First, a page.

Monday, 3 March 2014

Constructive Metaphors / Visualizing Memory

The Waters of Lethe, Thomas Benjamin Kennington. Source:

Whether we speak of “sites of memory” or “travelling memory”, most attempts to grasp memory inevitably employ metaphors. Citing Harald Weinrich, Astrid Erll claims that “’[w]e cannot conceive of an object such as memory without metaphors. […] (They) are valuable as (hypothetical) cognitive models’”[1] The resulting openness of concepts of memory is both a blessing and a curse.

Metaphors of memory in relation to water appear ubiquitously in the literature concerned with the topic. In “Contemporary Art and Memory” (2007) Joan Gibbons writes: “The idea of ‘places’ in which memory is harboured is central to the work of contemporary French theorist Pierre Nora.” (p. 6) Using the metaphor of the harbour Gibbons doubles the stabilizing effect of the site for memory that Nora stresses. Liedeke Plate even pitched the term of “liquid memories” with regard to sociologist Zygmunt Bauman’s concepts of “liquid times.”[2]

This blog, too, uses a metaphor from the realm of water and sea to bring to light some truth about memory, diasporic memory in particular. The water metaphor indeed goes back to ancient Greece. In the Greek mythology there exist two springs, Lethe on the left (Forgetting) and Mnemosyne (Remembering) on the right.[3] To drink from river Lethe (depicted above in a drawing by T. B. Kennington) means to plunge into the floods of forgetfulness. Unforgetfullness = A-Letheia on the other hand means truth, and is as Heidegger claims the counterpart of forgetting. This is why for me the metaphor of floating memory is so powerful. It implicates both forgetting and remembrance, as both springs from the Greek mythology are evoked and as the truth stems from the river Lethe in the way that Heidegger paves out.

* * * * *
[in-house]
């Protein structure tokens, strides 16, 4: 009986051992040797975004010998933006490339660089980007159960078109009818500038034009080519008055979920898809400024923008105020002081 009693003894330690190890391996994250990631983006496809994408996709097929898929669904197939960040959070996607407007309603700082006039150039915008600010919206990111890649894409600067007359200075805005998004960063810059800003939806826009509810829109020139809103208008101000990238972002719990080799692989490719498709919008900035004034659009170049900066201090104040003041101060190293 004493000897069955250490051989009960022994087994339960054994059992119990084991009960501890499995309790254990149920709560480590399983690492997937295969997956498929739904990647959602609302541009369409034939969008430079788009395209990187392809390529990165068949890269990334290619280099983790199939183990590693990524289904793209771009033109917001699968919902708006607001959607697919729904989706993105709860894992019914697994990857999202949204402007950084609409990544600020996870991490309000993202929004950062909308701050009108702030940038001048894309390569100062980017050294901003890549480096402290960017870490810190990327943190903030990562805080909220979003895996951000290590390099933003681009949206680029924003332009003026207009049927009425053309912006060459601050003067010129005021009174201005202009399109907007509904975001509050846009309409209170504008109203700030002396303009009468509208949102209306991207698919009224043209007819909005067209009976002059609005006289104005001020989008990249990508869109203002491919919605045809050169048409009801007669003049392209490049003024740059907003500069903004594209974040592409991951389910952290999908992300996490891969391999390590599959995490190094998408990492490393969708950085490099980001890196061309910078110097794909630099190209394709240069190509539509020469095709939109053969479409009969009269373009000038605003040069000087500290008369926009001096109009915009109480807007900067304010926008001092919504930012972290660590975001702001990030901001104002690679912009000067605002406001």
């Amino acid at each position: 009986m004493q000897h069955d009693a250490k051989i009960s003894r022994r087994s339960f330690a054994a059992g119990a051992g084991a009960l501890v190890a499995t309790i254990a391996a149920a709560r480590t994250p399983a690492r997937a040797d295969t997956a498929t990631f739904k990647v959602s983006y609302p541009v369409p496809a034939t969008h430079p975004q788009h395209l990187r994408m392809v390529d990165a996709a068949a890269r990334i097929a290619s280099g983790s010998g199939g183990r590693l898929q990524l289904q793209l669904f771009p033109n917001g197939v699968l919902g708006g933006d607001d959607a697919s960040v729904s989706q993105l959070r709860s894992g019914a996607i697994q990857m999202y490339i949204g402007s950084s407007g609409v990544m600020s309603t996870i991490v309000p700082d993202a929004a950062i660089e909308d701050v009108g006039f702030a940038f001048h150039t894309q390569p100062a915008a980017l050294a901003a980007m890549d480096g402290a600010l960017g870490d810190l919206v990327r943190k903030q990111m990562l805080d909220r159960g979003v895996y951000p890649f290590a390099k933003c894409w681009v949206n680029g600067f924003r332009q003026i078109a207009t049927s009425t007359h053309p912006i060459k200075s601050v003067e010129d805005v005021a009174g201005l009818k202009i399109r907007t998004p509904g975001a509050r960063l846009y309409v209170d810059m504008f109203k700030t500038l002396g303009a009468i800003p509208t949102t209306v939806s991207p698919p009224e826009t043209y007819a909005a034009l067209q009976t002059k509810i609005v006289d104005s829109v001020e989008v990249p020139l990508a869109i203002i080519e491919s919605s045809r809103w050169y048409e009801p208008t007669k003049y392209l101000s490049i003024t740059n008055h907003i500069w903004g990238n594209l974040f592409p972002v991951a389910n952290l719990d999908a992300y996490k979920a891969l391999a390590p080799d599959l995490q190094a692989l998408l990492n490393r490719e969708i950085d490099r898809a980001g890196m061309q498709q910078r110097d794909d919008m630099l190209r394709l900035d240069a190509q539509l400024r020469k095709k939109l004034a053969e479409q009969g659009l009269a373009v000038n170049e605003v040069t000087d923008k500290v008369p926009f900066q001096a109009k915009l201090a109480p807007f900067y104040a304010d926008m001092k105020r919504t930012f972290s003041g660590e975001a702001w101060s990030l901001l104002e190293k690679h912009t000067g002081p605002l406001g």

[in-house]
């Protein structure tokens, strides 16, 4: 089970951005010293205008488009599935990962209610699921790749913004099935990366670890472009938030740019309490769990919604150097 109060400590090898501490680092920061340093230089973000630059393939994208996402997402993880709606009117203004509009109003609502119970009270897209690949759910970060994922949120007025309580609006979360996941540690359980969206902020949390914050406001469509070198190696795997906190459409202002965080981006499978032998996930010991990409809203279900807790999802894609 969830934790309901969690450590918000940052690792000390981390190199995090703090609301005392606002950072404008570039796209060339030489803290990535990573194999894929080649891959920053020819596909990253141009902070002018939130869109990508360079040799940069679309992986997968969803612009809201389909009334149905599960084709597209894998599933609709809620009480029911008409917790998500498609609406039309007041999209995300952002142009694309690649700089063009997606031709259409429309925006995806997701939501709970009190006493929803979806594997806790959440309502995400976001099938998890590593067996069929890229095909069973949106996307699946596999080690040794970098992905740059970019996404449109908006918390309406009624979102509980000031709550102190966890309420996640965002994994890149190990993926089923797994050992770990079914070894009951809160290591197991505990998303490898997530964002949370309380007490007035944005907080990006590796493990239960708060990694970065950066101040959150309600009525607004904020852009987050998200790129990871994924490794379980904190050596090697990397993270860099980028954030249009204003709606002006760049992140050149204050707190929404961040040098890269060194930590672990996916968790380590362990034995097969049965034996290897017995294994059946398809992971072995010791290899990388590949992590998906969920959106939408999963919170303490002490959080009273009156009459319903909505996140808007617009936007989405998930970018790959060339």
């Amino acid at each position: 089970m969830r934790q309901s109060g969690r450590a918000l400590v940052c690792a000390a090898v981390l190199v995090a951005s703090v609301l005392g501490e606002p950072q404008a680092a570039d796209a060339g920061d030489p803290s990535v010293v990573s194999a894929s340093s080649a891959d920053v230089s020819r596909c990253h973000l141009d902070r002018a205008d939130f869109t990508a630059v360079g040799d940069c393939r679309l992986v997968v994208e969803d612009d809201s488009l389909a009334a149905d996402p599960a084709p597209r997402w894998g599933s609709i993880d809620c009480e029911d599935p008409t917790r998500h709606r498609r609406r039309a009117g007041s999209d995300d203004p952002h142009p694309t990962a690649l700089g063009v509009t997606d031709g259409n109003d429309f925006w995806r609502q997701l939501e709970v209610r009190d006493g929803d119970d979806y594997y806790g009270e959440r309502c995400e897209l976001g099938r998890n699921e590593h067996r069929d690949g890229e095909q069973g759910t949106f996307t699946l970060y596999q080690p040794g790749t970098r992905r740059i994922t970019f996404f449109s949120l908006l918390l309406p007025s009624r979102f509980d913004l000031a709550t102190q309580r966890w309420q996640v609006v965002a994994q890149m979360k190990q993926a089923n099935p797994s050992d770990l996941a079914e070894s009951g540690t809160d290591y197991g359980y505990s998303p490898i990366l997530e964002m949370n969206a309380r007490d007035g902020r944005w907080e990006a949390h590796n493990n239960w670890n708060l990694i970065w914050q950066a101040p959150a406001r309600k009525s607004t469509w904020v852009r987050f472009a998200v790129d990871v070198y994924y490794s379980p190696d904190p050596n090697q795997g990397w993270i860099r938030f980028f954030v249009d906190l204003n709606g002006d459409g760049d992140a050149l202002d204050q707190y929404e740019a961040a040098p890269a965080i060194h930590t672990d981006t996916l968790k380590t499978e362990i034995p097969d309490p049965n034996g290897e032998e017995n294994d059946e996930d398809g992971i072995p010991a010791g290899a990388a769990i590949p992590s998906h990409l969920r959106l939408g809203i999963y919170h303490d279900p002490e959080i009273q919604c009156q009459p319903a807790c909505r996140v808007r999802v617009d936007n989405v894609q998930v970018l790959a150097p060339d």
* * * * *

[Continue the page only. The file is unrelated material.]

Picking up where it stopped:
As highlighted above, the water metaphor also resonates in many academic texts on memory. Again and again one can read about the harbouring of memories and so on and so forth. In this respect, too, is the metaphor a useful visualization for the floating concept of memory. However, as Erll admits, “as a […] ‘whole’ cultural memory is elusive.”[4] Which is why “[r]esearchers can only study discrete acts, or performances of memory.”[5] And this is where (contemporary) art enters the scene.

[1] Harald Weinrich after Astrid Erll. Astrid Erll, Memory in Culture, Palgrave Macmillan, 2011: 96.

[2] Liedeke Plate, Liquid Memories: Women’s Rewriting in the Present, in: Liedeke Plate, Anneke Smelik (Eds.), technologies of memory in the arts, Palgrave Macmillan, 2009: 101.

[3] Francesca Rigotti, Schleier und Fluss – Metaphern des Vergessens (veil and river – metaphors of forgetting [translation MLN]), in: Michael B. Buchholz (Ed.), Metaphernanalyse, Vandenhoek&Ruprecht, 1993: pp. 229-252.

[4] Astrid Erll, Memory in Culture, Palgrave Macmillan, 2011: 104.

[5] Ibid..

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